3. Last month seven Manly Rugby League players stood down for a game where their team was to wear a rainbow-decorated jumper. Unlike the Zreika case, there was a breakdown in communication and a media circus ensued. But the players stood firm, although not making a public statement themselves. There’s something to be said for keeping quiet.

    Likely, a group of students rejecting purple won’t fly under the radar, but having good communication with the school is advisable. The media circus was amplified in the Manly Seven case because not knowing what was going to happen added to the drama. Let’s keep things calm.

    There was debate about whether the Manly jumper was for “pride” or inclusion generally. That ambiguity might be the case at your school.
  4. Let’s add a fourth response. Some Christian footballers may have chosen to play in a pride jumper – and most of us will endorse at least SOME of what the jumper stands for. In League teams, it is likely though that Christian’s ultimate allegiance will be made known through prayer circles – and they happen each week, not just once a year.

    In the same way, local Christians connect at Church, or in NSW and Queensland at weekly “scripture” lessons at schools. We have better ways to show our faith than having a clash over purple, whether we wear it or not.

Purple haze

Christian parents and students will come to different views about wear it purple. Some will stay at home, others will go to school in purple. Others will go to school not in purple at all. 

Someone not wearing purple might say “I have different views and another loyalty, to Jesus”. Someone wearing purple might say “I want to respect you. I will disagree sometimes though.”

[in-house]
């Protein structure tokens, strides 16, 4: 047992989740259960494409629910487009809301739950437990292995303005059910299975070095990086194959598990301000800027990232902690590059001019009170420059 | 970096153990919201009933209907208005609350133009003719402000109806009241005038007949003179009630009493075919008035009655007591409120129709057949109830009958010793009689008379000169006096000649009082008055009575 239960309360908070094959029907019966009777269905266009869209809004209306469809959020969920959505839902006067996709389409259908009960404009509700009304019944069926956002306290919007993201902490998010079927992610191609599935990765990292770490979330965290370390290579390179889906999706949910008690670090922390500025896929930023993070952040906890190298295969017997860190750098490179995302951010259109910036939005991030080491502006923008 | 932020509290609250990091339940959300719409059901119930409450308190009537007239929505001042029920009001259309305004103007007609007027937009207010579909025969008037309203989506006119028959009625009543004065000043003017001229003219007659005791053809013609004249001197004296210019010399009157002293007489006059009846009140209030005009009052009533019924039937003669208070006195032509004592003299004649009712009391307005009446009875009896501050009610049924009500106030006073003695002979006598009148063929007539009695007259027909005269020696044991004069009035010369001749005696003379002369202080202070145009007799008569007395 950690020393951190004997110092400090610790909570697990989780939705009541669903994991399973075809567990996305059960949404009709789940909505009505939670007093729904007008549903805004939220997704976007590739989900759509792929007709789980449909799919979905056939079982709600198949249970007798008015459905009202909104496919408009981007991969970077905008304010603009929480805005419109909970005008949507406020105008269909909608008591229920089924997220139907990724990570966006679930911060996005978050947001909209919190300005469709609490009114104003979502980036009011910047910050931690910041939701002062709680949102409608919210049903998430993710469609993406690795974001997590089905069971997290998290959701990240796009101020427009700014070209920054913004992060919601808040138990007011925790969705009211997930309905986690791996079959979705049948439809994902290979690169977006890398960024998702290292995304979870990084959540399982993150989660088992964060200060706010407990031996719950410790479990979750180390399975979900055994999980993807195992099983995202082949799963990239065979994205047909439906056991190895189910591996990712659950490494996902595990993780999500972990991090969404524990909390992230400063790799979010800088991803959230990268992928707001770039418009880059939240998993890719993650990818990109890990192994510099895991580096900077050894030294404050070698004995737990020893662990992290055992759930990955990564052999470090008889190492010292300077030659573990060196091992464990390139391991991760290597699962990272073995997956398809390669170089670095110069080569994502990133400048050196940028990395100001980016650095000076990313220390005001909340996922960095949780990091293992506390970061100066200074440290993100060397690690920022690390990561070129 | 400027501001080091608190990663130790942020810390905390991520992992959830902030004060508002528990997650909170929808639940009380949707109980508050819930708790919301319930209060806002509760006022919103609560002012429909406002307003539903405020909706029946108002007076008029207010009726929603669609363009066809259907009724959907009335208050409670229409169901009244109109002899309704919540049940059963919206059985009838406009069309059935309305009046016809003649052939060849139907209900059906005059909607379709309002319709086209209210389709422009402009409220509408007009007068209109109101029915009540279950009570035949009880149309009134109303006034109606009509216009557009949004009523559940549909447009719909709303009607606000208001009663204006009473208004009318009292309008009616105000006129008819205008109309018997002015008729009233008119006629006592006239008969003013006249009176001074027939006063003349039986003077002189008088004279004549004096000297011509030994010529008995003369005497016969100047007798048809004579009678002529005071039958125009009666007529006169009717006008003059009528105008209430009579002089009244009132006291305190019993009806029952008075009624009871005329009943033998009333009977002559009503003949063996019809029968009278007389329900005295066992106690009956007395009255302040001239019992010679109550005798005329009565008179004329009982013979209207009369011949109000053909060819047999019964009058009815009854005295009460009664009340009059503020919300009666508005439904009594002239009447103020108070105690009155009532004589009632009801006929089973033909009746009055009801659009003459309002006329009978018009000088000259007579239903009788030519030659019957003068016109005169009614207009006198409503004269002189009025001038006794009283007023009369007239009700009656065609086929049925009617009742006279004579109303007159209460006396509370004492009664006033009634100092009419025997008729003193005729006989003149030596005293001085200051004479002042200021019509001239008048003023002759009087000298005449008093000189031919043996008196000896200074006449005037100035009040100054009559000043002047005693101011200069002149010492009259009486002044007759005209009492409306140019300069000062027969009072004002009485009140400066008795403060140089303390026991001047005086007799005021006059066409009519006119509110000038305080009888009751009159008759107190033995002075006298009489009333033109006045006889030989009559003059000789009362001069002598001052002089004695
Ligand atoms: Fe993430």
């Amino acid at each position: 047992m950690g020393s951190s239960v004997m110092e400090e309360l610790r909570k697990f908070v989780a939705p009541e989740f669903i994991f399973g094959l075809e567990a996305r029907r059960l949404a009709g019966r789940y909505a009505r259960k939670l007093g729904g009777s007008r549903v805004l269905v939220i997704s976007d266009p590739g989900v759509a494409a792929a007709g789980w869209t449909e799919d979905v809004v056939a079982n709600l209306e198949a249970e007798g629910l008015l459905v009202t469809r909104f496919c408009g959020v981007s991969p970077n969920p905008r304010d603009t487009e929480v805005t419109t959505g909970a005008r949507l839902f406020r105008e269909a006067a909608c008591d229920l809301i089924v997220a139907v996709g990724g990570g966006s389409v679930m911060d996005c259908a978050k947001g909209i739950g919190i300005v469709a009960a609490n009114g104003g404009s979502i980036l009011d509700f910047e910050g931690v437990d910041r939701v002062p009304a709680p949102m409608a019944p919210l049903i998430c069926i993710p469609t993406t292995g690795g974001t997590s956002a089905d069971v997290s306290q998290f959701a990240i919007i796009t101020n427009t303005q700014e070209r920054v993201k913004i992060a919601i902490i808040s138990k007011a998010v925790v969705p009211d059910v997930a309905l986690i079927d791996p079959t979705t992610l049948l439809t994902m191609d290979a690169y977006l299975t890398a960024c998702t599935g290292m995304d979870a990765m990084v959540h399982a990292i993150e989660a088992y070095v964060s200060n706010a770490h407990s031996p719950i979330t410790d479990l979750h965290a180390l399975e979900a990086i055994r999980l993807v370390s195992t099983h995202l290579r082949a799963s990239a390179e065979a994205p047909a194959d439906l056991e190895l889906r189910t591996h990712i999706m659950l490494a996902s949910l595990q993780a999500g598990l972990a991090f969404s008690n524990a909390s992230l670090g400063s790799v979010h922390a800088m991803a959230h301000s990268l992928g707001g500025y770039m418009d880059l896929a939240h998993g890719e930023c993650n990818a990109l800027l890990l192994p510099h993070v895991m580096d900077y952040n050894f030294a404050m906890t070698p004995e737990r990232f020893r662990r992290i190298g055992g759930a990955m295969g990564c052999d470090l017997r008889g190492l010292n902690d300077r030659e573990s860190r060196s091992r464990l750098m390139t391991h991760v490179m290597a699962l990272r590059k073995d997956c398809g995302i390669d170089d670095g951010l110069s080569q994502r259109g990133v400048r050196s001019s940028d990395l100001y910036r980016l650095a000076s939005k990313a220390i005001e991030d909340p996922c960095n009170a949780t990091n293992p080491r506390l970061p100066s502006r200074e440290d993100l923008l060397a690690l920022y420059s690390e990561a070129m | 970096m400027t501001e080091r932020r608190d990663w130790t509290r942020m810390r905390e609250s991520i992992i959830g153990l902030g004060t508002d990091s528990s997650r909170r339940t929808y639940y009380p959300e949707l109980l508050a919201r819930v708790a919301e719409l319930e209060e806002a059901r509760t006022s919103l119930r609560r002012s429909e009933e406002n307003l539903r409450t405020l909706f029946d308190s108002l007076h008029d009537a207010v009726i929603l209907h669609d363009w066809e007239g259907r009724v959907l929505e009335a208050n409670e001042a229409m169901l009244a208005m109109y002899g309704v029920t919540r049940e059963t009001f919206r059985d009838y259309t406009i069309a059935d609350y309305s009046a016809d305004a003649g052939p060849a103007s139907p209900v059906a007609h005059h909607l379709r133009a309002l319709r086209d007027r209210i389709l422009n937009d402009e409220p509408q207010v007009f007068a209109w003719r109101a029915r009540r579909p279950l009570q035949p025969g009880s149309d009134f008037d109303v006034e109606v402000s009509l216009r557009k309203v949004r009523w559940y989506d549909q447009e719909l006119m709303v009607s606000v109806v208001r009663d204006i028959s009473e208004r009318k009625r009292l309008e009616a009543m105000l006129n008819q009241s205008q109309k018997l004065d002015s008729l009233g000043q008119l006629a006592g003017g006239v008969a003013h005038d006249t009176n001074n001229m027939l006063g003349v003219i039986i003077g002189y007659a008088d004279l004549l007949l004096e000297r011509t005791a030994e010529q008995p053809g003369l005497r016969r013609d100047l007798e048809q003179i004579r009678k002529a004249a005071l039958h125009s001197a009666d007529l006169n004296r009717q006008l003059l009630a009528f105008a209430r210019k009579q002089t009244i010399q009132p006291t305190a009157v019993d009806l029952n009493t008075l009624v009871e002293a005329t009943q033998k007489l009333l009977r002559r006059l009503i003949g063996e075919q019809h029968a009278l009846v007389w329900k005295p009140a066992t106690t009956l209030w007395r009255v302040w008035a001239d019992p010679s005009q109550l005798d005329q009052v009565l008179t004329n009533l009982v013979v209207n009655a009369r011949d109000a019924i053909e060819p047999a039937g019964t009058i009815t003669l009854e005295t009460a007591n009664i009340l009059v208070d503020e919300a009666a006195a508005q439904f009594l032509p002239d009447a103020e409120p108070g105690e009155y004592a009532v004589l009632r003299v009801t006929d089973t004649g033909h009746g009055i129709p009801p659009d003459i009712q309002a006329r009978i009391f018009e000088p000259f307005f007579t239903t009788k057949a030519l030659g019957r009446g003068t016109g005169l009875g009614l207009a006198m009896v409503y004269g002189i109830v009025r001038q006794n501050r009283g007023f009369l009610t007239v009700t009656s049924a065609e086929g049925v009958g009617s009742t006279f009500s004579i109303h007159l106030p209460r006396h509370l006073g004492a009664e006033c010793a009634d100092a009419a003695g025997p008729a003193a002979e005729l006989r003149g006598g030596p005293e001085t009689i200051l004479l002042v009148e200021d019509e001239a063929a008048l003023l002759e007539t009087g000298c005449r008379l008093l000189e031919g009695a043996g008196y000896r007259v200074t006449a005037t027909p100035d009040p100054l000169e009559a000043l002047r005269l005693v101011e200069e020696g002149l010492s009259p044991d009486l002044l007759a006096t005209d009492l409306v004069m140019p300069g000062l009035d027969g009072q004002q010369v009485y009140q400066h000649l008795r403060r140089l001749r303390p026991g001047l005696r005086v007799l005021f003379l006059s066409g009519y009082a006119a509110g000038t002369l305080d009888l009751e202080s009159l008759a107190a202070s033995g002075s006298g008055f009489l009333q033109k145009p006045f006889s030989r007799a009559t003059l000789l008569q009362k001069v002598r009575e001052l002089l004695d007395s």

Others will stay away or be simply silent.

It will be important to do what best helps the students in your family. Who may be shy, or bold. They might be articulate or quiet. They might have LGBTIQA+ friends and that might make a difference. They may be popular, have a strong friendship network or be isolated – and you might not wish to make that worse. They might have other ways to express their faith like the footballers have prayer circles. At the end of the day, whether your family chooses to wear purple or defy it, you remain united in Christ with the other Christians around you whether they make the same decision or not.


Christian students will likely come to see themselves as a minority. That can be hard for teenagers in a “fitting in” phase. When we get to heaven we can ask God why a majority of Australians don’t follow Jesus. But in the meantime let’s be a joyful minority that cares. 

It may be that the purple-wearing student down the road is the one you should invite home. Don’t let the purple stop you.

Someone close to me finished high school with two good friends, one a lesbian, and the other a Muslim. Christian kids should be good friends. Don’t let the purple stop you.